A Murder for the Books - Victoria Gilbert

A Murder for the Books

By Victoria Gilbert

  • Release Date: 2017-12-12
  • Genre: Women Sleuths

Book Details Summary

Fleeing a disastrous love affair, university librarian Amy Webber moves in with her aunt in a quiet, historic mountain town in Virginia. She quickly busies herself with managing a charming public library that requires all her attention with its severe lack of funds and overabundance of eccentric patrons. The last thing she needs is a new, available neighbor whose charm lures her into trouble.

Dancer-turned-teacher and choreographer Richard Muir inherited the farmhouse next door from his great-uncle, Paul Dassin. But town folklore claims the house’s original owner was poisoned by his wife, who was an outsider. It quickly became water under the bridge, until she vanished after her sensational 1925 murder trial. Determined to clear the name of the woman his great-uncle loved, Richard implores Amy to help him investigate the case. Amy is skeptical until their research raises questions about the culpability of the town’s leading families... including her own.

When inexplicable murders plunge the quiet town into chaos, Amy and Richard must crack open the books to reveal a cruel conspiracy and lay a turbulent past to rest in A Murder for the Books, the first installment of Victoria Gilbert’s Blue Ridge Library mysteries.

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Feedback Reviews

  • First book in A Blue Ridge Library Mystery series

    3
    By Kris Anderson, The Avid Reader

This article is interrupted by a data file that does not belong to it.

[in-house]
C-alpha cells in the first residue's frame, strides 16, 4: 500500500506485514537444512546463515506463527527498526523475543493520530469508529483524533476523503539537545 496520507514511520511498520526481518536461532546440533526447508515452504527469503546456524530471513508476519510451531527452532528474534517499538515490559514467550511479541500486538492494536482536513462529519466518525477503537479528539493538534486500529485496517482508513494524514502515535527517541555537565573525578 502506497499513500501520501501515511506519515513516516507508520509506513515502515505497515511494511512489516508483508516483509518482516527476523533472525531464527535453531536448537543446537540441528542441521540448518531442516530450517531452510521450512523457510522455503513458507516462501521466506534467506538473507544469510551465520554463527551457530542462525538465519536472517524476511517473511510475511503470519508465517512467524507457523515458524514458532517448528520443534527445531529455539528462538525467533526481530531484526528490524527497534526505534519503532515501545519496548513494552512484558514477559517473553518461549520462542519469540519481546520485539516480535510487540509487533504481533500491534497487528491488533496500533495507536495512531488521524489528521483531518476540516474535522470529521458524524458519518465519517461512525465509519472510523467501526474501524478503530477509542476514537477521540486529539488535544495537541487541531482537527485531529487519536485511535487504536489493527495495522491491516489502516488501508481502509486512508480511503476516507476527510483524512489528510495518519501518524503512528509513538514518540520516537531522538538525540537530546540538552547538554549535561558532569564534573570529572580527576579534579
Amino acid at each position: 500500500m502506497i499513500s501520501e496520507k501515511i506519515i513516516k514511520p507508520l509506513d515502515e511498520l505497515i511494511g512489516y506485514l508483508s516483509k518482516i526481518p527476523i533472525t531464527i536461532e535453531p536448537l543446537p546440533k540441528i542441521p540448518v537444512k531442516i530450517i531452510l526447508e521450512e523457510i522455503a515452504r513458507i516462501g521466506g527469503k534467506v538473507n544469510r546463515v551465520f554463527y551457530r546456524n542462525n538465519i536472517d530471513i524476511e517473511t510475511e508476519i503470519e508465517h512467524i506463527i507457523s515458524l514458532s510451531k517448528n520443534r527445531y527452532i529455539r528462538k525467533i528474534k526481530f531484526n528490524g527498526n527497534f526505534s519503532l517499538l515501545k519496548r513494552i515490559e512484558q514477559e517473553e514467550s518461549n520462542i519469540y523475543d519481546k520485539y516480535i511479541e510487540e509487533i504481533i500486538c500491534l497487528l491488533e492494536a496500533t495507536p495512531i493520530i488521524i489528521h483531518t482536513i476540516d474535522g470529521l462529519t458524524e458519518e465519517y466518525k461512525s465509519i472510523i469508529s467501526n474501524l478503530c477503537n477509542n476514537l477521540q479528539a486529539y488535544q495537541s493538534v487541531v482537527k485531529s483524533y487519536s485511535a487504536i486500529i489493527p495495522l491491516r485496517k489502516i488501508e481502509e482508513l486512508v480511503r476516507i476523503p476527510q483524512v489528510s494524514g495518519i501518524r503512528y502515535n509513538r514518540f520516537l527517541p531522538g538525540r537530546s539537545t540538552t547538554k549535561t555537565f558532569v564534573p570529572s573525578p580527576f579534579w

A Murder for the Books by Victoria Gilbert is the first installment in A Blue Ridge Library Mystery series. Amy Webber is the library director for Taylorsford Public Library in Taylorsford, Virginia. Amy took this position after an incident at Clarion University with her ex-boyfriend, Charles Bartos. Amy is showing Richard Muir, Taylorsford’s newest resident, the archival building and she discovers the building is unlocked. They find the missing Doris Virts (escaped her caregiver again) inside and she has been murdered. Who would have wanted to kill Doris? Richard needs Amy’s help in proving that Eleanora Cooper did not kill her husband (the case is from the 1920s). Eleanora was acquitted of the crime, but the townspeople still did not believe her innocence. Eleanora disappeared after the trial and was never seen again. Richard’s great uncle Paul Dassin had been written a novel based on the trial and he had been in love with Eleanora. Richard inherited his new home from Paul and wants to finally prove Eleanora’s innocence. Is it possible the two crimes are related? Amy and Richard set out to get answers, but someone is not happy with their sleuthing. A Murder for the Books has one of my favorite premises—a library and a librarian as a sleuth. I appreciated the fact the Amy likes to solve mysteries (so do I). The book takes place over a matter of weeks as Richard and Amy look into the two murder cases. I did feel the book was a little too long and could have used some editing (and rewriting). There was too much speculation, reiteration, gardening, dancing and admiration of Richard’s physique. The writing is nice, but the pace was sluggish. The action picks up towards the end of the story, and then it slows back down again (the author dragged out the capture of the killer). I did like the library, town, and especially Aunt Lydia (great character). The mysteries had some intriguing aspects. However, readers will have no problem solving them long before the reveal (which I find disappointing). I wish the author had thrown a twist in towards the end to surprise readers. I felt the romance was too pronounced and it progressed at a rapid pace. I prefer a romance that plays out slowly over the course of a series (let the characters get to know each other first before they progress to the next level). It seems that Amy is rushing into a new relationship after getting out of a bad one (that caused her to move to another town and get a new job). Richard comes across as a creepy at times and slightly cheesy (especially his lines). The ghost element never came alive for me. It was there (more pronounced at the end), but it felt forced (the author did not pull it off). I believe the author tried to put too many plots into one book (I only summarized the main points). I am giving A Murder for the Books 3 out of 5 stars. I am interested enough, though, to read the next book in A Blue Ridge Library Mystery series which is Shelved Under Murder.